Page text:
Programme
Day  Subject  Led by 

Mon 12 May  research presentations  
Tue 13 May  regression methods  Jochen Einbeck, Frank Coolen, and Gero Walter 
Wed 14 May  Markov theory  Damjan Skulj and Marco Cattaneo 
Thu 15 May  decision making  Matthias Troffaes and Robert Hable 
Fri 16 May  principles and methods of statistics  Frank Coolen and Thomas Augustin 
Monday Presentations
Time  Event/Speaker  Abstract 

10:00  Coffee  
10:20  Glenn Shafer  The Wiki of the online prediction group (Royal Holloway), and some open problems in probability theory. 
11:10  Sebastien Destercke  Relating independence notions of imprecise probability theory to event trees. There are currently two main approaches to probability theory that uses lower and upper expectations:
Walley's behavioural approach, and Shafer and Vovk's gametheoretic framework, where event trees
play a central role. De Cooman and Hermans have shown that these two approaches can be related to
each other, and they have introduced imprecise probability trees as a bridge between them, making a step
towards a more unified handling of uncertainty.
In this talk, we go a little step further into such a unification, by giving first results relating notion of
independence originating from Walley's behavioral theory to the notion of event trees independence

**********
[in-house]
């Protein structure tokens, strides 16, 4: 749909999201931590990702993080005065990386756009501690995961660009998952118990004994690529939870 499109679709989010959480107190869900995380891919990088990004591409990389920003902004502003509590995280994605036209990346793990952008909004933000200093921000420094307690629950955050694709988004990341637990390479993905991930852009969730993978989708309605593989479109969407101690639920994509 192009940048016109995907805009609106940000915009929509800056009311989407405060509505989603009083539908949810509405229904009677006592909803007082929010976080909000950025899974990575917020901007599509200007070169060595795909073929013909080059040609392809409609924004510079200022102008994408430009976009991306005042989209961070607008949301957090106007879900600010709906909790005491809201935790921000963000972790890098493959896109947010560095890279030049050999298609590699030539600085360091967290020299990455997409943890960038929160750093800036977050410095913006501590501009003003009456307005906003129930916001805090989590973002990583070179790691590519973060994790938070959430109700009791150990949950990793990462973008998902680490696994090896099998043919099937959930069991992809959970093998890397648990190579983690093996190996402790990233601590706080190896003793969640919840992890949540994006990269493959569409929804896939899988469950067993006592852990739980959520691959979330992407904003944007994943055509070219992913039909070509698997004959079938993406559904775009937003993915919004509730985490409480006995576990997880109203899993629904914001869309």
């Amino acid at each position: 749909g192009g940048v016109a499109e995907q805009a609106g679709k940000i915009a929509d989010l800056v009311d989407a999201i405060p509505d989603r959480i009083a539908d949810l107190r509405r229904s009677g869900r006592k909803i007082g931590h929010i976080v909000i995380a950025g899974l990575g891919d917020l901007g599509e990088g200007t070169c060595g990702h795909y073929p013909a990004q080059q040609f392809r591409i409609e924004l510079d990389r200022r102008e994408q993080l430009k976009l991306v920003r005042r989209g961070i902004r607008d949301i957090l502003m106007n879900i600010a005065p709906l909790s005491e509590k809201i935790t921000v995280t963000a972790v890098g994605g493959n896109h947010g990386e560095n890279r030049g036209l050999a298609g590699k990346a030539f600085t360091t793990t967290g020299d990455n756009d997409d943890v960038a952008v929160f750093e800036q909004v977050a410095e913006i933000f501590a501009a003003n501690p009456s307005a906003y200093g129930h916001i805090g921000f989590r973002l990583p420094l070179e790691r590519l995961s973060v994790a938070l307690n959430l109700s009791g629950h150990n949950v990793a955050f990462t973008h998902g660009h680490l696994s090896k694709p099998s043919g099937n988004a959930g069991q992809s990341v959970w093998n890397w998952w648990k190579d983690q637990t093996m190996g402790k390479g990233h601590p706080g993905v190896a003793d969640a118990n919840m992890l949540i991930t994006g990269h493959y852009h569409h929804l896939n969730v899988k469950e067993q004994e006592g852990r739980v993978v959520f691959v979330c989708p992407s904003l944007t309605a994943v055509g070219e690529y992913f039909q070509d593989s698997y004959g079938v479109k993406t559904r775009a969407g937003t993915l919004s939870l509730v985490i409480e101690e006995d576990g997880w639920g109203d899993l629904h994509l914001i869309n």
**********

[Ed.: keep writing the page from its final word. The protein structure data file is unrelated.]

given by Shafer.
In the first part of the talk, we give an account of recent results showing that the notion of forward
irrelevance is equivalent to eventtree independence in particular event trees. We argue that, in a theory
of uncertain processes, the asymmetrical notion of epistemic irrelevance has a more important role to play
than its more involved and symmetrical counterpart called epistemic independence.
In the second part of the talk, we give some preliminary ideas as to how the more involved notion of epistemic independence could be related to event trees, and raise the issues of relating other structural judgments
such as permutability or exchangeability in event trees.
Results presented and discussed in this talk are the consequences of a joint work and of fruitful discussions with Gert de Cooman, most of them done during a two month stay at SYSTeM research group. References

12:00  Lunch  
14:00  Ian Vernon  Galaxies and imprecision. 
14:50  Carolin Strobl  Classification  An Overview over Standard and Credal Classification